Bone-eating zombie worms, octopus overlords, old wooden ships and new woes for deep-sea mining. It’s the Monday Morning Salvage! January 1, 2018.

Fog Horn (A Call to Action)

  • Stop. Breathe. Take a step back. This can all be incredibly overwhelming. Pick the fight that matters most to you and take a few days deciding what success looks like, what strategies will work, and what tactics are available to you. And then hoist your flag and get to work.

  • And when you meet someone fighting a different fight, remember to support them. There are already enough fronts to advance without taking friendly fire from our flanks.

Flotsam (what we’re obsessed with right now)

The frilled giant Pacific octopus. Photo Courtesy D. Scheel

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Beware the walrus, explosion detected near missing submarine, diamond mining, and more! Monday Morning Salvage: November 27, 2017

Fog Horn (A Call to Action)

Flotsam (what we’re obsessed with right now)

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Applications now open for the 2018 YPRF diversity in elasmobranch science scholarship

The American Elasmobranch Society is the world’s oldest and largest professional association of shark and ray scientists

The American Elasmobranch Society, the world’s oldest and largest professional society focusing on the scientific study and management of sharks and their relatives, is now welcoming applications for the 2nd year of our Young Professional Recruitment Fund diversity initiative. Awardees will be given one year of Society membership, in addition to specialized professional development training, mentorship, and networking opportunities specific to their needs as scientists and professionals from developing nations or historically underrepresented minority groups.  Read More

One-eyed sea eagles, deep reefs, crispy jellyfish, and more! Monday Morning Salvage: August 7, 2017.

Fog Horn (A Call to Action)

Flotsam (what we’re obsessed with right now)

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Applications now open for the Elasmobranch Society’s new diversity in marine science initiative

The American Elasmobranch Society is the world's oldest and largest professional association of shark and ray scientists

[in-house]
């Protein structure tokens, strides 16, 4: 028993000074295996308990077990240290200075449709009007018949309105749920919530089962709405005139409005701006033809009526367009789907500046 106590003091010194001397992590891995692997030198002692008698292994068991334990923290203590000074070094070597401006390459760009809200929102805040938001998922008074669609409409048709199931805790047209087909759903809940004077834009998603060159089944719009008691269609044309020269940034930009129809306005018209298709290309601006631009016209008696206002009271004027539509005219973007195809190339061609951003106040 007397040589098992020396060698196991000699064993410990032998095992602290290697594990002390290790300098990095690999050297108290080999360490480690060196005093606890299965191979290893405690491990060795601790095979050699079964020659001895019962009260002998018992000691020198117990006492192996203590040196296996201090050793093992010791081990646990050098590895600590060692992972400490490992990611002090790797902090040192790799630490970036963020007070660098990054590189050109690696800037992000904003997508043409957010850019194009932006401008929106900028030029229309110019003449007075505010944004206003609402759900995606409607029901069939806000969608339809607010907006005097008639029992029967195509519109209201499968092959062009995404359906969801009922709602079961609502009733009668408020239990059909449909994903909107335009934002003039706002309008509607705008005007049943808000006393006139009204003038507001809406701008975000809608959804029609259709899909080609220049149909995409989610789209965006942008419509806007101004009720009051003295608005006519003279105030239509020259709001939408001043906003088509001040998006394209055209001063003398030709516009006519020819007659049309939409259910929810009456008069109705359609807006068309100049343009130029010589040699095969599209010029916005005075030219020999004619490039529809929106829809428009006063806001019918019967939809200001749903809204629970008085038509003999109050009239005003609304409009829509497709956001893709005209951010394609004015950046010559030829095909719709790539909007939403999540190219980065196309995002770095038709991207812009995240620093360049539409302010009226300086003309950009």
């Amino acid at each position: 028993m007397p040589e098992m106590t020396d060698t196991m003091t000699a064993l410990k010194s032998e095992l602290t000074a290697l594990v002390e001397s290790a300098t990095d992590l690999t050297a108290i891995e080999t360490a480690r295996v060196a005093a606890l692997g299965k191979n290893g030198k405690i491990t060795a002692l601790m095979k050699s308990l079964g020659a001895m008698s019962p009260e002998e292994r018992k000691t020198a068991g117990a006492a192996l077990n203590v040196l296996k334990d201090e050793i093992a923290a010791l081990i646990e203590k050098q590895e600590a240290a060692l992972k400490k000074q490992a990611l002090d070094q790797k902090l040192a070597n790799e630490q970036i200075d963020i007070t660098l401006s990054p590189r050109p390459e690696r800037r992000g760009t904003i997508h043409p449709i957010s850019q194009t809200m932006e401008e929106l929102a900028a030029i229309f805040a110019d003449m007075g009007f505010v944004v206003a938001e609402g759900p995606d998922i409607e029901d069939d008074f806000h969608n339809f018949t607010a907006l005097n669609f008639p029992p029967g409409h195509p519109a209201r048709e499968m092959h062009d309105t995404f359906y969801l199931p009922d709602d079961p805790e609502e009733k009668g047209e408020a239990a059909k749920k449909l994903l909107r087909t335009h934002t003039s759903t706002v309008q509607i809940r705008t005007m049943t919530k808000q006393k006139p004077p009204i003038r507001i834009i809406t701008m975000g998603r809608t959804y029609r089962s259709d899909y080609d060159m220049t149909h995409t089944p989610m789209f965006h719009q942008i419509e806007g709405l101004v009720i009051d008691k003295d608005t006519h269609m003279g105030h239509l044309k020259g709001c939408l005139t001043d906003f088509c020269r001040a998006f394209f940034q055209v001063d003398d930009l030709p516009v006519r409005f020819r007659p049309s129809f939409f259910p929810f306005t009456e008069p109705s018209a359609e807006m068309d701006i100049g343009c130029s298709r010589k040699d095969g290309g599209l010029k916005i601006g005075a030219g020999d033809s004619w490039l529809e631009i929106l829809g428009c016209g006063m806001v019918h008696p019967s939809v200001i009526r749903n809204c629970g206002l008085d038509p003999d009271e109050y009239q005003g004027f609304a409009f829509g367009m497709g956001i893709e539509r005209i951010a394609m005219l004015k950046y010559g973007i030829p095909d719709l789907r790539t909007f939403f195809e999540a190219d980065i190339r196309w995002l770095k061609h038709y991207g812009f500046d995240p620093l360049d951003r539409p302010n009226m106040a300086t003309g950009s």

The American Elasmobranch Society is the world’s oldest and largest professional association of shark and ray scientists

The American Elasmobranch Society, the world’s oldest and largest professional society focusing on the scientific study and management of sharks and their relatives, is now welcoming applications for the Young Professional Recruitment Fund, our new diversity initiative. Awardees will be given one year of Society membership, in addition to specialized professional development training, mentorship, and networking opportunities specific to their needs as international or historically underrepresented minority scientists and professionals.

To be eligible for the Young Professional Recruitment Fund, applicants must fill out the application below and demonstrate that they:

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The Pizza of Privilege: My Experiences with Anti-Semitism in Academia

davesquare

Anti-Semitic graffiti similar to this has been found on U.S. universities. This comes from a private residence in New York. Photo credit: Alex Silverman/WCBS 880.

Since I joined Southern Fried Science in 2009, I’ve written almost 1,000 blog posts. This post has unquestionably been the most difficult one for me to write. Although I’ve always enjoyed sharing and debating my opinions (even when they’re unpopular in certain circles,) I’ve never been comfortable discussing negative personal experiences. And yet, I feel that the topic of anti-Semitism in academia , something that is in fact much more pervasive than most non-Jews believe, is too important for me to remain silent any longer. More than 40% of Jewish students reported being the victim of some degree of anti-Semitism at their college or university. This can range from mockery to exclusion to  the Michigan State student who was beaten while his attackers made the Nazi salute last summer.

I want to state upfront that it is not my intention in writing this post to start a “which minority group is the most oppressed” competition, nor am I naive enough to believe that my post will be the proverbial straw that breaks the camel’s back and fixes these issues once and for all. I also want to state that while I could write a whole book about my experiences with anti-Semitism in the context of my personal pro-Israel advocacy, this post is not about that, other than to say that while not all criticism of Israel and Israel’s policies and actions can be considered anti-Semitic in nature, some of it certainly can.  Finally, it’s important to note that while not all of these examples are necessarily anti-Jewish specifically, all are anti-someone-different-from-me and contrary to a culture of diversity and inclusiveness. My goal is simply to continue an important and ongoing conversation about academic culture by sharing my personal experiences, and perhaps to bring another group into that conversation.  Please feel free to share your own experiences in the comments section.

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